Americans brave tight security, cold weather for taste of history
Youngstown native Omarosa Manigault-Stallworth attended one of the balls.
WASHINGTON -- The security was so tight, parts of the U.S. capital felt more like a compound under siege than a city extolling democracy. Snow threatened the parade, and the splendor and frivolity of the balls stood in unmistakable contrast to the tumult overseas.
Tens of thousands of shivering yet determined Americans braved lines of police and streets barricaded by buses parked askew to catch a glimpse of inauguration festivities. Security for the first such event since the Sept. 11, 2001, attacks made it harder than ever before to get a glimpse of the presidential motorcade, let alone the floats and marching bands, but Americans went to great lengths trying.
Clark McGuire, 63, spent $2,000 to fly in from Dallas and take part in the celebration. He and his wife were roaming H Street in a biting wind Thursday afternoon, looking for an entrance where their coveted silver passes would be accepted.
"Because we love this president," he said in unnecessary explanation, given the sparkling "Bush 2004" pin attached to his wife's red hat.
The city was transformed into a maze of dead-ends by security that managed to give the appearance of a come-one-come-all celebration while actually being as tightly controlled as an airport.
The dancing president?
At the inaugural balls Thursday night, over and over, President Bush and the first lady danced to a medley of "Laura," and "I Could Have Danced All Night."
Could have, but didn't.
Bush's desire to move through his 10-ball dance card at warp speed was evident as he shuttled around town. Leaving Ball No. 1, one White House aide flashed an index finger at Secret Service agents and proclaimed, "One down."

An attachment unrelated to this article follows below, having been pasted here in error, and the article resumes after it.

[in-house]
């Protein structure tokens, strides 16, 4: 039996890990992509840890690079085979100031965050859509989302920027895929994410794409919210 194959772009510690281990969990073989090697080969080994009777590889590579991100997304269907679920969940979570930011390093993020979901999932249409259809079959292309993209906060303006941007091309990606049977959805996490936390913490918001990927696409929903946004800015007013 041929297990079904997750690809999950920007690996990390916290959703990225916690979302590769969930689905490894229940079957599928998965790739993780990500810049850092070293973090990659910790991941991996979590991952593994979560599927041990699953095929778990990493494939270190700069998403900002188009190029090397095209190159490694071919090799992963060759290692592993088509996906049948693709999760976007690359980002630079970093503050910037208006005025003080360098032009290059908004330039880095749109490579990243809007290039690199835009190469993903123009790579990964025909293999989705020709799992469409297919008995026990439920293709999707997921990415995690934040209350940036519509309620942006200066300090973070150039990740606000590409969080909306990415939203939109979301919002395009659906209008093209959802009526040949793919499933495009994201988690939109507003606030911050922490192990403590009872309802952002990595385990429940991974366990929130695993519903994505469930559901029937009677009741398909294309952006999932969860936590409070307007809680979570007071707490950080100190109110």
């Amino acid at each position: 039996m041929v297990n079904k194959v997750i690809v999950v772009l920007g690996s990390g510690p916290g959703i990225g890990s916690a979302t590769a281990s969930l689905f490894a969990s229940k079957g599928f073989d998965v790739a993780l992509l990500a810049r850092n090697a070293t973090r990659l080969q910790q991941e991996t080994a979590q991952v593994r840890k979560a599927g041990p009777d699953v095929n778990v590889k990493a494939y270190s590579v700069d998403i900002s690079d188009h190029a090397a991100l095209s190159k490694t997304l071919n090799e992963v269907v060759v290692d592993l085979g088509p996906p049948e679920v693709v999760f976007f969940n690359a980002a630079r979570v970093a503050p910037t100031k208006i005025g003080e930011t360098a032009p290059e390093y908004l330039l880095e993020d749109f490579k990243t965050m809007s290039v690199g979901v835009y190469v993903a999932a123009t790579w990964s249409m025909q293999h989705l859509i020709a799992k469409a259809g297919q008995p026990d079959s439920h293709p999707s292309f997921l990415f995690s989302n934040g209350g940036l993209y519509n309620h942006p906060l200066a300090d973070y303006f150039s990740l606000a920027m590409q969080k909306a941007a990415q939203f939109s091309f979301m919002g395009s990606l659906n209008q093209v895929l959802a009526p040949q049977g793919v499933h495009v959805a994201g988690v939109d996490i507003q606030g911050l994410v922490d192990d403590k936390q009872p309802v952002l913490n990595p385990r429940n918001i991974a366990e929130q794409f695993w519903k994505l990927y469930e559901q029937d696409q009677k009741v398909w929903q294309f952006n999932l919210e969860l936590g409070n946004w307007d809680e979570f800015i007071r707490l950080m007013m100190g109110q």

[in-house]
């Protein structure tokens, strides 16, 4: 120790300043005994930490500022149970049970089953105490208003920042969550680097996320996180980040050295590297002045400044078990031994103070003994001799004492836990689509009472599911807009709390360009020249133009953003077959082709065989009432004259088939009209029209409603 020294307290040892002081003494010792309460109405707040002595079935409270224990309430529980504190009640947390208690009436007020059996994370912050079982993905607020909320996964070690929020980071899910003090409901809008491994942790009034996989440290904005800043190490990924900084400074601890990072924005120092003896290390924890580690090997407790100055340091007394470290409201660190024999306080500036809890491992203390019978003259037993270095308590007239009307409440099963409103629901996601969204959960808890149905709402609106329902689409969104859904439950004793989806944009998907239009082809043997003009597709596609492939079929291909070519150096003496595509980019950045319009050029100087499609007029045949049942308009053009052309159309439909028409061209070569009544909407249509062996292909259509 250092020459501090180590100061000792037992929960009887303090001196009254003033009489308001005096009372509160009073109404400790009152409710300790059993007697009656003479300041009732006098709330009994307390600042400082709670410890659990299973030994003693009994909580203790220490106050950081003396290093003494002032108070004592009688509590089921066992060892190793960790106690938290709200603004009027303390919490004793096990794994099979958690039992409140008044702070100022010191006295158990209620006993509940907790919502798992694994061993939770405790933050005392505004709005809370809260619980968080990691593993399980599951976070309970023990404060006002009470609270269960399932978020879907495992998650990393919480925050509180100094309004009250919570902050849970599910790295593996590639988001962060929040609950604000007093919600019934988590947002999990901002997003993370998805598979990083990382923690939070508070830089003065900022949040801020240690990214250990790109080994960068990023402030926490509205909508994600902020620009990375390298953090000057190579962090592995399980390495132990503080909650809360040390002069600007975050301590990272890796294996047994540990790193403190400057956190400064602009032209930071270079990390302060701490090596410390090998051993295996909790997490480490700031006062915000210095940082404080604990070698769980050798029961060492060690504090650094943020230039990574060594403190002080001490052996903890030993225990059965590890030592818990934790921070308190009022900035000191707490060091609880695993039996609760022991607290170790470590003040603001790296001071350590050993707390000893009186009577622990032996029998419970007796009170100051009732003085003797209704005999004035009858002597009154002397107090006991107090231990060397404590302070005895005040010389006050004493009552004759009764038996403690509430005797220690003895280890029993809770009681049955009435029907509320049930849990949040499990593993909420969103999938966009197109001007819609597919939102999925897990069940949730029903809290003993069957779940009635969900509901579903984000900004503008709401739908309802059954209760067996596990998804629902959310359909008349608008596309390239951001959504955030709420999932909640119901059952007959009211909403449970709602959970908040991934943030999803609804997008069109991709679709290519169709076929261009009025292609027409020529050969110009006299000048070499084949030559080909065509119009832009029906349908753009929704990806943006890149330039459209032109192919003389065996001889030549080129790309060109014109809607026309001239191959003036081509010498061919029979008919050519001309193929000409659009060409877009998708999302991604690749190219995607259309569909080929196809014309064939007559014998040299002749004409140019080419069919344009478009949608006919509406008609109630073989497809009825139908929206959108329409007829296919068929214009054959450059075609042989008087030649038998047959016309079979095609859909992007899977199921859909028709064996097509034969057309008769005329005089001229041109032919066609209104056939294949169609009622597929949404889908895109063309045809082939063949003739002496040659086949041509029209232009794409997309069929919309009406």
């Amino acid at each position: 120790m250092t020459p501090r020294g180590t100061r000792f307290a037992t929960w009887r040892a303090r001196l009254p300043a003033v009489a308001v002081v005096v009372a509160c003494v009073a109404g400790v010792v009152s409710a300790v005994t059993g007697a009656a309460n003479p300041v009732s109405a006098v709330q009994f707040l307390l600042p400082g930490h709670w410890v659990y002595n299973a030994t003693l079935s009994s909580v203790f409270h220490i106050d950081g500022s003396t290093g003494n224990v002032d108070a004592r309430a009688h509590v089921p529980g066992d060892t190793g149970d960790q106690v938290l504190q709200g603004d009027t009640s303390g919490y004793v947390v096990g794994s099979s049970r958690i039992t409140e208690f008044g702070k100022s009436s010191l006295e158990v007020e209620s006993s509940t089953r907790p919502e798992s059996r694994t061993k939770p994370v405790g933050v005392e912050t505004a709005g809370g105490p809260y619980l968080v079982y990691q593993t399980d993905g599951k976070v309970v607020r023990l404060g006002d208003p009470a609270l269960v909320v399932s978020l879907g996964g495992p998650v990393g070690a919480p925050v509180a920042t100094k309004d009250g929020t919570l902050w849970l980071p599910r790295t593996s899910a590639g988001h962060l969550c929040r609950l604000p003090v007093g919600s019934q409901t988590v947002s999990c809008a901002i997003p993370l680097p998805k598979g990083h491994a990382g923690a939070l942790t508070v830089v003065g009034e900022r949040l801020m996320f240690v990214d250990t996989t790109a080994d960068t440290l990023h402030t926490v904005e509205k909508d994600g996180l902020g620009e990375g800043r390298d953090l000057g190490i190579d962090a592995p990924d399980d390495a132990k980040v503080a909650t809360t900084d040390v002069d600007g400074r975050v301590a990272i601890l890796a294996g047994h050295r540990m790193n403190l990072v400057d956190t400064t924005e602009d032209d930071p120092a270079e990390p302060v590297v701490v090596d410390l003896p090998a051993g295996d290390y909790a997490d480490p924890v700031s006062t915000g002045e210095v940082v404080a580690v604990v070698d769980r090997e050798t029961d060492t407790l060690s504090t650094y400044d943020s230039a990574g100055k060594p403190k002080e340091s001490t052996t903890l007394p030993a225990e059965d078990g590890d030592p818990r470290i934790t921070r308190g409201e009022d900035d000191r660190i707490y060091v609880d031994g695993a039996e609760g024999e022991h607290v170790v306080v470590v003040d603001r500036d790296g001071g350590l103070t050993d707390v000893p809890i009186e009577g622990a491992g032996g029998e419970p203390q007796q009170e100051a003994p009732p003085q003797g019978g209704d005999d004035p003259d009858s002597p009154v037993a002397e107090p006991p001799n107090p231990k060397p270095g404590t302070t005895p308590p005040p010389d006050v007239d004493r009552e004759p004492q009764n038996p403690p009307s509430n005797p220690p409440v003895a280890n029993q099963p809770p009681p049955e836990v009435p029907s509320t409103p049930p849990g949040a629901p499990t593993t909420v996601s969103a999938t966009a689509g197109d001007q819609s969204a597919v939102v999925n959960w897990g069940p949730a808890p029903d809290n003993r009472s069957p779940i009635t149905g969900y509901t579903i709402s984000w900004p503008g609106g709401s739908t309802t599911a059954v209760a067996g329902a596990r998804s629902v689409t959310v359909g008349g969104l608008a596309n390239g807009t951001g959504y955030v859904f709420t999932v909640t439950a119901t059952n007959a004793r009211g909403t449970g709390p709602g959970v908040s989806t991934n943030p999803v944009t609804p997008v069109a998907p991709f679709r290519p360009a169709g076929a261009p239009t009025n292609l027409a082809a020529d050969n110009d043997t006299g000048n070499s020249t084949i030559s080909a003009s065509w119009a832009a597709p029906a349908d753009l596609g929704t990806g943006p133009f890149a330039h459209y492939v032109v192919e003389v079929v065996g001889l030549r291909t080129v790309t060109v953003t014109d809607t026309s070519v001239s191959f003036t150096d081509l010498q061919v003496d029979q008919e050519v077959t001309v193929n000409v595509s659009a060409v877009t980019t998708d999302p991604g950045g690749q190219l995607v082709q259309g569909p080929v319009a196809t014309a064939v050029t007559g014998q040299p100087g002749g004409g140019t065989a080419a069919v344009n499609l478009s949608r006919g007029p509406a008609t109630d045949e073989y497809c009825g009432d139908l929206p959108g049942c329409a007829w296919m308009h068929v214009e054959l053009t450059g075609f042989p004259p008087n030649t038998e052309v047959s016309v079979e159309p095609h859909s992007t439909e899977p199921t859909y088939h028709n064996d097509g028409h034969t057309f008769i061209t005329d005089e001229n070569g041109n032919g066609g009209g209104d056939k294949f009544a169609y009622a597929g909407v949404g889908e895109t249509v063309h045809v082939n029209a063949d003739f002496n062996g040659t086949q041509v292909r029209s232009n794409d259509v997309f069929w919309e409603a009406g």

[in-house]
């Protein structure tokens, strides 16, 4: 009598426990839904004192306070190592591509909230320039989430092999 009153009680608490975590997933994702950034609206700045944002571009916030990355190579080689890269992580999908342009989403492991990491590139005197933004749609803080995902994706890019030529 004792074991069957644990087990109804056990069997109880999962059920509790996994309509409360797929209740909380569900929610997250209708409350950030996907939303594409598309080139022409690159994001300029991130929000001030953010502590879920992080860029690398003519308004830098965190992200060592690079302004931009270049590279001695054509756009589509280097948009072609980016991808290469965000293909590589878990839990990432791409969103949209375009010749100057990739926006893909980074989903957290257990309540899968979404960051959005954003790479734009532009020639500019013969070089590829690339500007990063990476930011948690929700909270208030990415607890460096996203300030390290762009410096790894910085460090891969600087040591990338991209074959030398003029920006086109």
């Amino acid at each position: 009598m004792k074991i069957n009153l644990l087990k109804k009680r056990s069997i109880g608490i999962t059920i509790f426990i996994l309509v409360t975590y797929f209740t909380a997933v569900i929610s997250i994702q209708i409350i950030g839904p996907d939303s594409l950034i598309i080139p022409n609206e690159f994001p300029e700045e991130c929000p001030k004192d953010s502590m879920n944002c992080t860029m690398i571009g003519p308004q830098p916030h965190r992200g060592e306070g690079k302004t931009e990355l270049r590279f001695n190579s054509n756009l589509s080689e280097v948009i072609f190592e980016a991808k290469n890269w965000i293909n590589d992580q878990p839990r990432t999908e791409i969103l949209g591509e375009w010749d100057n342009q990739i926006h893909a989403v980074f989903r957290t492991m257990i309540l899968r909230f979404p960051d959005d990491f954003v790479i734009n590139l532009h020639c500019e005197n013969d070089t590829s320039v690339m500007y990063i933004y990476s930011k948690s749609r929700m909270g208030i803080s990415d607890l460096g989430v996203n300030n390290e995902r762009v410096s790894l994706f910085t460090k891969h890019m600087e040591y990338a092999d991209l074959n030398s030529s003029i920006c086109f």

Bush got a hearty "hoo-ah" from the crowd at his first stop, the Salute to Heroes Ball, but it was Miss USA 2004 Shandi Finnessey who attracted an even lustier cheer at another inaugural soiree.
"I'm never going to pass up an opportunity to see so many men in uniform," Finnessey cooed at the Commander in Chief Ball, which paid particular tribute to the military. "And I may take one of you home tonight."
Mimic Rich Little, warming up the crowd for Bush at another ball, promised: "If he doesn't show up for any reason, I will do him for you." (He didn't have to.)
The Bushes skipped dancing altogether at their first stop, and twirled all of 1 minute, 6 seconds at Stop 2. By Stop No. 5, they had it down to 52 seconds.
"It may be the first time in four years," Bush quipped before taking his first turn on the dance floor.
Laura Bush took her twirls in a silver-and-blue V-neck gown by Oscar de la Renta. Presidential twin daughters Jenna and Barbara were clad in Badgley Mischkas.
Some of the highest-decibel celebrities in Washington were popping up at the many unofficial parties and receptions around town.
Actors Joe Pantoliano and Jonathan Lipnicki, the kid who stole scenes from Tom Cruise in "Jerry Maguire," were among those lined up for a sold-out event hosted by the Creative Coalition, a nonpartisan advocacy group for actors, writers, singers and other members of the entertainment industry.
"We're celebrating everybody's win -- Democrats and Republicans," said Joe Pantoliano, co-president of the coalition. Scratched from the coalition lineup: miffed actor Dennis Hopper, who had planned to co-chair the gala but decided to boycott Washington altogether after being mysteriously scrapped from participating in an official inaugural event.
Around town, 50,000 people gussied up for official balls draped in red-white-and-blue names like Freedom, Liberty, Democracy, Independence, Stars and Stripes.
At the Veterans Ball, none other than "Apprentice" villain Omarosa Manigault-Stallworth, a Youngstown native, held court in a self-described "beautiful, amazing gown."
"I'm wearing my political hat as opposed to my celebrity hat," explained Manigault-Stallworth, who's now managing partner for a political consulting firm.
Pantoliano's take on the inaugural ball scene: "From what I understand, they're mostly about checking your coat and waiting to get it back."